An Alaskan law that goes into effect on July 1, and deals with the electronic distribution of indecent material to minors, has come under fire by free speech advocates.
Section 11.61.128 of the Alaska Statutes, signed into law by Governor Sean Parnell (pictured hugging his predecessor) in May, calls for parties to be criminally liable for media transmissions (or hosting) of material that is considered “harmful to minors.” Additionally, violators can face up to two years in prison, could be forced to forfeit their business and would have to register as sex offenders.
Those in opposition label the law as “broad censorship,” and claim that “it bans from the Internet anything that may be ‘harmful to minors,’ including material adults have a First Amendment right to view.”
Hostility to the law has resulted in a lawsuit attempting to block it, brought forth by groups like the Entertainment Merchants Association (EMA), the American Booksellers Foundation for Free Expression, American Civil Liberties Union of Alaska, the Freedom To Read Foundation and the Association of American Publishers.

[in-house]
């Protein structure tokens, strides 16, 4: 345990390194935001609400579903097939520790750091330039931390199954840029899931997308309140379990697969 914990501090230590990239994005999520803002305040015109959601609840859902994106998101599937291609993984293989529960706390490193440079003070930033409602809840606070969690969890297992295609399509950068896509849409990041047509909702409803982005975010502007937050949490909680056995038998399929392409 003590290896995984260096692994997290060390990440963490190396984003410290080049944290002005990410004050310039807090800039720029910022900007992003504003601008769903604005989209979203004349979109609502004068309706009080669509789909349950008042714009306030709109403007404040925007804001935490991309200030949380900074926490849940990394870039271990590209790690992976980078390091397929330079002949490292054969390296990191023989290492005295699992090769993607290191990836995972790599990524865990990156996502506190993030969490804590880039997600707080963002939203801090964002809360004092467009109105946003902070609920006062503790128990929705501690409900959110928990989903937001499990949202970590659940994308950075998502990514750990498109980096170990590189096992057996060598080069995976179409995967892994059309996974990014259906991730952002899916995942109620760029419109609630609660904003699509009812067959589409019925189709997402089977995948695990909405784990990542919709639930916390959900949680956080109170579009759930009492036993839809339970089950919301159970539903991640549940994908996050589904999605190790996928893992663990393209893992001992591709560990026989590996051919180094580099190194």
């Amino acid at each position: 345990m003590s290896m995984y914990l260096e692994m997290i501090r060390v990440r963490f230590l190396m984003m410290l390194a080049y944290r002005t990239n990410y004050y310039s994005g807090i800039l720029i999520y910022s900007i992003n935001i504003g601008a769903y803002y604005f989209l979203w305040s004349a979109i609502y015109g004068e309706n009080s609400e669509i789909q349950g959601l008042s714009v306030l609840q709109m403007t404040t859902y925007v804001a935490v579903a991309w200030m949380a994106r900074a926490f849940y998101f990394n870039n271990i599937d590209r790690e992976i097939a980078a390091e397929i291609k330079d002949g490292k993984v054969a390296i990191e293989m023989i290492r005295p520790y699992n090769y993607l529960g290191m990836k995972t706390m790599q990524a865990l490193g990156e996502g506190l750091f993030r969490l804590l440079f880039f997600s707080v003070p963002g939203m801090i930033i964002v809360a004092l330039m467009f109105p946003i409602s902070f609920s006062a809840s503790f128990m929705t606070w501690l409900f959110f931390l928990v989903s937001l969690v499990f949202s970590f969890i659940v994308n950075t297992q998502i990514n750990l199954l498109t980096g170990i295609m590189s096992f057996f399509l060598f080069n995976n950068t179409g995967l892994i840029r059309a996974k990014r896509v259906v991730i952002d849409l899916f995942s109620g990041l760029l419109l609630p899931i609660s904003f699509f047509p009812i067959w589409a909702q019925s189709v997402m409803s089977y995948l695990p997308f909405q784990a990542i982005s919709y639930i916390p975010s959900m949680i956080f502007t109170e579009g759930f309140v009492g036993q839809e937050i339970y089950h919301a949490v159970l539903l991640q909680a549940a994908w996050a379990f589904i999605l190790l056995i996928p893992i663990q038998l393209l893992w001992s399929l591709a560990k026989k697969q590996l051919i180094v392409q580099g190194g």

David Cheezum, co-owner of Fireside Books, also a member of the lawsuit, stated, “We carry 24,000 books and there is no way to know the contents of each one.”
Citing the First and Fourteenth Amendments, in addition to the Constitution's Commerce Clause, the lawsuit seeks to have the law declared unconstitutional.
Jeffrey Mittman, executive director of the ACLU of Alaska, added, "Its inevitable effect, if permitted to stand, is that Internet content providers will limit the range of their speech.”
The Alaskan Law sounds very similar to one struck down in Ohio earlier this year.